In many instances, when a collector becomes wealthy, he (or she) returns to some of the series that he collected when he had far less money, often to coin types that he collected as a kid or as a relatively young adult. As sets of circulated Barber Halves have been completed by so many collectors, I am surprised that so few advanced, wealthy collectors have sought to complete sets of gem quality Barber Halves. Such a quest may be very exciting.

Yes, gem quality Barber Halves have been worth significant sums of money since the late 1980s. From then to the present, however, it has often been type coin collectors and speculators that have demanded gem quality Barber Halves. Over the last century, there have been very few collectors, who strongly focused upon completing sets of gem quality, business strike Barber coins.

A perusal of catalogues of auctions of especially great collections from the 1940s to the 1970s demonstrates that minimal attention was given to Barber Halves. It seems that, in decades past, collectors of half dollars felt an obligation to include Barber Halves because traditional rules stipulate that a collection of classic half dollars should include all the dates that the respective collector could afford. In the traditions of coin collecting in the U.S., completion is a value of a high order.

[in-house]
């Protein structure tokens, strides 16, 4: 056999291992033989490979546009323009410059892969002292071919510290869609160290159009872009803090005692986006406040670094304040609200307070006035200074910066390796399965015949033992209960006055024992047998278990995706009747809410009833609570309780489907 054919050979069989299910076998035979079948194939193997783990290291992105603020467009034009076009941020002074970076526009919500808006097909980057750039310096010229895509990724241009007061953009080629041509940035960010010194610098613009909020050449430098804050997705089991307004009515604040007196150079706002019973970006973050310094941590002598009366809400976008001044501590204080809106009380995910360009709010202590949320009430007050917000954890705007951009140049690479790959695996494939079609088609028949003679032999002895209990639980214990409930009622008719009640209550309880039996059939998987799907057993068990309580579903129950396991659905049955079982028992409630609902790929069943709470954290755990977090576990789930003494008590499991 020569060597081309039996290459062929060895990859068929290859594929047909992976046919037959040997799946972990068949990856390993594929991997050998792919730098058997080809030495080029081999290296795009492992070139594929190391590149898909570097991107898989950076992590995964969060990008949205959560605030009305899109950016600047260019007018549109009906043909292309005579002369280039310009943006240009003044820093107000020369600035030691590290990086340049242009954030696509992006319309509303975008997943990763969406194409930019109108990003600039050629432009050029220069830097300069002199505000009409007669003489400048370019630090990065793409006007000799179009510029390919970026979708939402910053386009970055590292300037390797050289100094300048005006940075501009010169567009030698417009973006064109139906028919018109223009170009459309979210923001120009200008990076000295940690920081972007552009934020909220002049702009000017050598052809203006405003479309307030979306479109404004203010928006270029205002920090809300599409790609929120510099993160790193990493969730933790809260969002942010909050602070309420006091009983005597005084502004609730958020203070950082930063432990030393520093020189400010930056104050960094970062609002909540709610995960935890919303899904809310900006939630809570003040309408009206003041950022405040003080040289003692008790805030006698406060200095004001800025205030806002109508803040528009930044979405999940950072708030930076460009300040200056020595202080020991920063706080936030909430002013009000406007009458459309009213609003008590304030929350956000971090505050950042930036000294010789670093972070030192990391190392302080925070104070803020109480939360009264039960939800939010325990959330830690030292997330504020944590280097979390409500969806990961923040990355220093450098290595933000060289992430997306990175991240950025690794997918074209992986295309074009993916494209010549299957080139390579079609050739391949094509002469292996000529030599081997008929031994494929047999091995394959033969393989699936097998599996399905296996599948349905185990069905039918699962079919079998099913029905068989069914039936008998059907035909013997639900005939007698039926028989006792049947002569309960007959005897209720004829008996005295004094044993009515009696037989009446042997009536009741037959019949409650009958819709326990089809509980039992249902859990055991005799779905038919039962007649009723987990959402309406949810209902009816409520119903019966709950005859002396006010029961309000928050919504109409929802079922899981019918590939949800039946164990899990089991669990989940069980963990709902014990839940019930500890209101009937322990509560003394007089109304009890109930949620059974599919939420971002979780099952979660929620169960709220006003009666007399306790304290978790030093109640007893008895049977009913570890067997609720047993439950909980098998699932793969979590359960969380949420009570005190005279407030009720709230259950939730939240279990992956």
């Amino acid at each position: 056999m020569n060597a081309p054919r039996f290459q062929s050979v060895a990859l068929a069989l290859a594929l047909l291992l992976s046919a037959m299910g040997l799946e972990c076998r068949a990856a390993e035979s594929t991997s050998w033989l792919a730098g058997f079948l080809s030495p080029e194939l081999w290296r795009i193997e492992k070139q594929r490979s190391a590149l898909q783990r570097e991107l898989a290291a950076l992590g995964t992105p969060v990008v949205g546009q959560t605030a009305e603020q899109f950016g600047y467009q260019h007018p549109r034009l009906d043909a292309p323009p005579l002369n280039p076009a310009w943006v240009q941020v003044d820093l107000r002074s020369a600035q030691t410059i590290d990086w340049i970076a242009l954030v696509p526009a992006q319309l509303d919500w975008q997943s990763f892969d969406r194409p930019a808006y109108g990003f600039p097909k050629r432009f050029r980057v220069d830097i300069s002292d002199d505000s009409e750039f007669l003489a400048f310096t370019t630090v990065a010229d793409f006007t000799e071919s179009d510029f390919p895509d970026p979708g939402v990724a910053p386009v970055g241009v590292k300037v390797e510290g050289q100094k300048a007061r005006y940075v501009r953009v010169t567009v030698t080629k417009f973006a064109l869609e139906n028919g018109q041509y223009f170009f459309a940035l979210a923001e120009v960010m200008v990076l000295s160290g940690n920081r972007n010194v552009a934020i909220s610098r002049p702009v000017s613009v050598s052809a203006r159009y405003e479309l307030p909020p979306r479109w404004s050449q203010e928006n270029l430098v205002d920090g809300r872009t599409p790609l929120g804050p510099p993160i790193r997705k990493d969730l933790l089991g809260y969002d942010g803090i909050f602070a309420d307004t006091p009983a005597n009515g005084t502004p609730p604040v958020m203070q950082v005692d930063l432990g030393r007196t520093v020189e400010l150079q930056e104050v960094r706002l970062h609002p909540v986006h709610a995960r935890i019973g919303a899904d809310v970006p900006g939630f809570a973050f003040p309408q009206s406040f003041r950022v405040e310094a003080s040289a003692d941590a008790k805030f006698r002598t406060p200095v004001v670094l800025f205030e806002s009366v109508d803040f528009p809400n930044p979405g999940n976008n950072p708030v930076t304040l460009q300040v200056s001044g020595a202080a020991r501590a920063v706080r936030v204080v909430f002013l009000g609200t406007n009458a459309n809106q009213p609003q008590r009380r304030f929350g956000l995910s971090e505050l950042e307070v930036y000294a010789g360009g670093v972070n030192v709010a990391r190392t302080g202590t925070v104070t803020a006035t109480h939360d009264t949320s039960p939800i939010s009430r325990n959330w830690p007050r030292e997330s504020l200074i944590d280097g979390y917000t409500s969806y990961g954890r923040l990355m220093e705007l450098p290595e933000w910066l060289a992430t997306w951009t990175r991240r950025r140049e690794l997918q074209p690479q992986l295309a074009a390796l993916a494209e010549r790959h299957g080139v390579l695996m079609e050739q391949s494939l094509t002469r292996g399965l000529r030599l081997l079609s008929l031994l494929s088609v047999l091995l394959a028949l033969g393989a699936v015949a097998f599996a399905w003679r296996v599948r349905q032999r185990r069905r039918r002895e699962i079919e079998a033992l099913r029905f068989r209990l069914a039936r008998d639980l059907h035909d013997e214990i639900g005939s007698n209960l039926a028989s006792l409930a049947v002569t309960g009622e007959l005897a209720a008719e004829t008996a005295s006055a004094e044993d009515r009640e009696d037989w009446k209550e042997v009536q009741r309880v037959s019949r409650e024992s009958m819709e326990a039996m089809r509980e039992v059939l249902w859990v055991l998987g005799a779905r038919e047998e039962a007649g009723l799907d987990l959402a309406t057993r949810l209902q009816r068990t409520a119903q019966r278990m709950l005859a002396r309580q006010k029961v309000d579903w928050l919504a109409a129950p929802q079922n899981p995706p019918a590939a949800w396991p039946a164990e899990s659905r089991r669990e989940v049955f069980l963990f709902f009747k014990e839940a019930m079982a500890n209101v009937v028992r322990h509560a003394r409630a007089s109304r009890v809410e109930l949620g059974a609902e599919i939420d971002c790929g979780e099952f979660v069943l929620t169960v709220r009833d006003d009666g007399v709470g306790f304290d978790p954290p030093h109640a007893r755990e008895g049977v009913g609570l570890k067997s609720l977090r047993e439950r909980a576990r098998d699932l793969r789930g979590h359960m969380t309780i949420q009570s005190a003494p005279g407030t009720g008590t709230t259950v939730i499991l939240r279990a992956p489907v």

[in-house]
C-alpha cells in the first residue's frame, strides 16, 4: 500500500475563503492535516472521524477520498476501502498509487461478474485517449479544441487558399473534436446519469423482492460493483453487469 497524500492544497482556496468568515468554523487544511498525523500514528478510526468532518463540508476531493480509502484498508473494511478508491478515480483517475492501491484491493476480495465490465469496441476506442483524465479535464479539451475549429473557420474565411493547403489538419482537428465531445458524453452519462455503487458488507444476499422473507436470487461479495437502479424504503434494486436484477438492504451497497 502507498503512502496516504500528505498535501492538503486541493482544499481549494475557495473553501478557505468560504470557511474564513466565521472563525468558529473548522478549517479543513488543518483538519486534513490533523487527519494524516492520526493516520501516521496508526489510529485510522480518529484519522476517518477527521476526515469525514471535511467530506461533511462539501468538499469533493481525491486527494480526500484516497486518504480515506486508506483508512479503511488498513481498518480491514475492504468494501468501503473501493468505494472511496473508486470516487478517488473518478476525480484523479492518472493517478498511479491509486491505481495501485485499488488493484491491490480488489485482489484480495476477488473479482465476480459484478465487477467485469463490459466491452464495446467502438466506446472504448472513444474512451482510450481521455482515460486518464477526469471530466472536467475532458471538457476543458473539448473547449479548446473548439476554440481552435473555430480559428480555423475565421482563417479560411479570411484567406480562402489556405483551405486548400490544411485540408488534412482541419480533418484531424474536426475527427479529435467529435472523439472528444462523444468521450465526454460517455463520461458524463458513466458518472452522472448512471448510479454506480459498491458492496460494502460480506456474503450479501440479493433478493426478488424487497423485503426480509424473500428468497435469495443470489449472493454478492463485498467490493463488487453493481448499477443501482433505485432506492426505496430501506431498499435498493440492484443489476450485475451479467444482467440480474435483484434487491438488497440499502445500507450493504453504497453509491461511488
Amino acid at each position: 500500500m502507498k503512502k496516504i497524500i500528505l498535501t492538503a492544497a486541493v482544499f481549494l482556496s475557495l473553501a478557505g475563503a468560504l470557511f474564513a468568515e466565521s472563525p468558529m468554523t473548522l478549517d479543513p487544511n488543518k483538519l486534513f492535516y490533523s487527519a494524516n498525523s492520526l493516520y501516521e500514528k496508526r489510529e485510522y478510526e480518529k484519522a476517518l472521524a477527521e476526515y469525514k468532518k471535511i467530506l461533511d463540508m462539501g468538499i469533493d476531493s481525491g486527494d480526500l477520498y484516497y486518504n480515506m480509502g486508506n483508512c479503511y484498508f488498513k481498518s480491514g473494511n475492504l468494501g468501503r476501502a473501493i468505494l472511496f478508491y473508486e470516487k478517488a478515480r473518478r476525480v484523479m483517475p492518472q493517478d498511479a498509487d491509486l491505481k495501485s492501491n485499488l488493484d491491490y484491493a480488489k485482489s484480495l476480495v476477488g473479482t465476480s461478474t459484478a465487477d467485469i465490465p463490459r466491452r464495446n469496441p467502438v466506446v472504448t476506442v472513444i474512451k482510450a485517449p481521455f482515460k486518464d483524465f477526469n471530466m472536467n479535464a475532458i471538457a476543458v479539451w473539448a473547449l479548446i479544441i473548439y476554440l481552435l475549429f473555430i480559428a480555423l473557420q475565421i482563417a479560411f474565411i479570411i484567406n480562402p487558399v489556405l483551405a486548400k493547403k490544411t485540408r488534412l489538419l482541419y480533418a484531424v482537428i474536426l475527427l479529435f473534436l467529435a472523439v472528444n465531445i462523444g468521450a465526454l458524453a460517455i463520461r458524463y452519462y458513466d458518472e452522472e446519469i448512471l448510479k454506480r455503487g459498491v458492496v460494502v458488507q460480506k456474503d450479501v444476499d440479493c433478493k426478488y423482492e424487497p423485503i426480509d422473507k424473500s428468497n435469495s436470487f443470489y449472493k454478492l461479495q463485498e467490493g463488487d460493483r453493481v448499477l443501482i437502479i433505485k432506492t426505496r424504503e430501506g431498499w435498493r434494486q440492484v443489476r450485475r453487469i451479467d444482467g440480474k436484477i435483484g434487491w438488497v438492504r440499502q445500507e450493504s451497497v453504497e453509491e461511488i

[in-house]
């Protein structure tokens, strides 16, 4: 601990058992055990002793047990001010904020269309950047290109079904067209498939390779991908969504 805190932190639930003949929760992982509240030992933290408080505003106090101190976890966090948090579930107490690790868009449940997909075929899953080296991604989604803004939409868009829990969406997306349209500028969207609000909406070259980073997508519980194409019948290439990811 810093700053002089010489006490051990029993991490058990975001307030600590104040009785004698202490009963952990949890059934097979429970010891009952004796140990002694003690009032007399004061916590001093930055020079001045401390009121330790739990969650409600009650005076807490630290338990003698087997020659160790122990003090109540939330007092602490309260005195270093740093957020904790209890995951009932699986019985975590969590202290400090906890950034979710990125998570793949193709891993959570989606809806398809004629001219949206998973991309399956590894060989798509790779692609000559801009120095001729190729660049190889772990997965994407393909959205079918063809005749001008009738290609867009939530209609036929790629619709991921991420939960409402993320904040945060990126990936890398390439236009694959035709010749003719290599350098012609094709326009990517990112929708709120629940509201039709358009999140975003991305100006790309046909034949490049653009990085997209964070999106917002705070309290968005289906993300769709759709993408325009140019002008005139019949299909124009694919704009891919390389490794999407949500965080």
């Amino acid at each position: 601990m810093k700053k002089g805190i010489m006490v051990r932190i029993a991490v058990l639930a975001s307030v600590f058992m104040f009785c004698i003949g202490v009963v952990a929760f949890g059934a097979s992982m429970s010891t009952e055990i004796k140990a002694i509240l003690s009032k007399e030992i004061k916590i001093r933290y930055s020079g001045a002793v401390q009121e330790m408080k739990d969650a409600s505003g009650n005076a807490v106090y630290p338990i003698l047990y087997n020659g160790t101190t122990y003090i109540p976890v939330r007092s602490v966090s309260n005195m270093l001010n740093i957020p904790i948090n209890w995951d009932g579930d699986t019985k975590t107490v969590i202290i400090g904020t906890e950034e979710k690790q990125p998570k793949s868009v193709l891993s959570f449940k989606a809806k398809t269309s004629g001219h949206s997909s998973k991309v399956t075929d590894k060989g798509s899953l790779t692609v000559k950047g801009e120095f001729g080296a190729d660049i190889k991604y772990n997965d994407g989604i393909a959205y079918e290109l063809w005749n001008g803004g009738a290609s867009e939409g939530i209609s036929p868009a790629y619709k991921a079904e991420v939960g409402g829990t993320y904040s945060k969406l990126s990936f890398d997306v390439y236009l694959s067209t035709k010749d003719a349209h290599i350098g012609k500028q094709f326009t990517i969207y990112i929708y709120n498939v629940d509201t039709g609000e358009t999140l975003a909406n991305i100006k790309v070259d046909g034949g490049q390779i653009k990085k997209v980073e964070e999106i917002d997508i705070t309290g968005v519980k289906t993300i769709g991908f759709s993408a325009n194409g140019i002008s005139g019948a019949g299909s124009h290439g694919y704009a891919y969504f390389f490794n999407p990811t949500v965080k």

Only in rare instances was a collection of business strike Barber Halves a focus. In addition to being the foremost researcher of U.S. Patterns, Saul Teichman has engaged in a tremendous amount of general research regarding great collections. “One point to remember is that Barber Halves were no big deal in the 1960s and early 1970s,” Teichman remarks, “many of these were under $100 in gem grade back then.”

Several of those who built the greatest U.S. coin collections of all time did, in fact, very much appreciate Barber Halves. Their respective collections featured numerous gem quality Barber Halves. (more…)

Cardinal Collection of US Large Cents On Display in Boston